The Columbian Exchange and Conflict in Asia
84 Pages Posted: 25 Jan 2021 Last revised: 22 Sep 2021
Date Written: September 21, 2021
We study the impact of a major permanent productivity shock -- the introduction of New World crops after 1500 -- on violent conflict in Asia. Using difference in difference and event study frameworks, we show that greater caloric suitability due to the Columbian Exchange increased conflict in this context. We argue that a rapacity effect -- a rise in the gains from appropriation, which increased the attractiveness of certain locations to belligerents -- explains this result. We show that areas that experienced greater caloric suitability became more populated and urbanized, and were more likely to be violently occupied by Britain. Our analysis provides new evidence about how a permanent productivity shock can affect violent conflict.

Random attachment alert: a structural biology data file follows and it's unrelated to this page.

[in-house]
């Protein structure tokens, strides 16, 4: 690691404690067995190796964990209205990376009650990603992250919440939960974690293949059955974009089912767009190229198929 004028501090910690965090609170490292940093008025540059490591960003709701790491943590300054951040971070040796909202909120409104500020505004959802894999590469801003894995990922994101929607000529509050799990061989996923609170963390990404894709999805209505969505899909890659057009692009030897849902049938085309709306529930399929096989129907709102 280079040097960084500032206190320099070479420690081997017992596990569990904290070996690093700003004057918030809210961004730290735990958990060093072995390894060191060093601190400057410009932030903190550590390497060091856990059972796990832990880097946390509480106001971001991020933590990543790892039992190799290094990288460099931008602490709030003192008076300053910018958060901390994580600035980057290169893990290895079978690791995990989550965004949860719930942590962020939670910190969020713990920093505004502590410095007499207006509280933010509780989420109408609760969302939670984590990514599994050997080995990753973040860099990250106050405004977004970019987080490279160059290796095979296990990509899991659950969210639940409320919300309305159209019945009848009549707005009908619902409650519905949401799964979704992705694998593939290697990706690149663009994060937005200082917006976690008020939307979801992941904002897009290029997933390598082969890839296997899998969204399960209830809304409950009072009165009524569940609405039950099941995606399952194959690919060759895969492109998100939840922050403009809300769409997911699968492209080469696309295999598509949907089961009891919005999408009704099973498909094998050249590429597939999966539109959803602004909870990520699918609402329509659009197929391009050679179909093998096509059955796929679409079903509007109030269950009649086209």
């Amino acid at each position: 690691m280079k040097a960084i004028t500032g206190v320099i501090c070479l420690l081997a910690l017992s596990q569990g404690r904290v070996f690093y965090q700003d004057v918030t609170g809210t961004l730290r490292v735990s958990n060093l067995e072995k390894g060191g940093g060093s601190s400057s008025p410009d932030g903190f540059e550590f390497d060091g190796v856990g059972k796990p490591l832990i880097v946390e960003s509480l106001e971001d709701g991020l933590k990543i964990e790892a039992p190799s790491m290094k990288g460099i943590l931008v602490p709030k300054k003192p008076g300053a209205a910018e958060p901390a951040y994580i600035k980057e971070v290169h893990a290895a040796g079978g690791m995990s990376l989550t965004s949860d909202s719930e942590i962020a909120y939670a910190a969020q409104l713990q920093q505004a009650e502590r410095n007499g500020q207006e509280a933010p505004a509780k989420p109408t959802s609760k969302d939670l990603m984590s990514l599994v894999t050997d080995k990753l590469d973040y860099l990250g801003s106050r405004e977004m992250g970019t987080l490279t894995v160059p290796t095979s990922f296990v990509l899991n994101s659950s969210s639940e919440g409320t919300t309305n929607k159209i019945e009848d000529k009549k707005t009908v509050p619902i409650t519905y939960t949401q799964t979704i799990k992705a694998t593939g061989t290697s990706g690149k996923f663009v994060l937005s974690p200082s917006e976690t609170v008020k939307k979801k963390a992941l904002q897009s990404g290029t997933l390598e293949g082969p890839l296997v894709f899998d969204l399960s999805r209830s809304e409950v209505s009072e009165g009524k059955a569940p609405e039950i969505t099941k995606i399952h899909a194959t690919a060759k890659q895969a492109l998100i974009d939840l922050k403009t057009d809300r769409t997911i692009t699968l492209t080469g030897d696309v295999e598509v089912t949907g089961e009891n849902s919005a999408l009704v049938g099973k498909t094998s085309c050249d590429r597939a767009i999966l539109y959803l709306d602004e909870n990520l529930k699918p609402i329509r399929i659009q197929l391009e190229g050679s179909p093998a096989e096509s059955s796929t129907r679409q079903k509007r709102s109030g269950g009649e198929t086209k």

JEL Classification: N15, O13, P16, Q10
Suggested Citation: Suggested Citation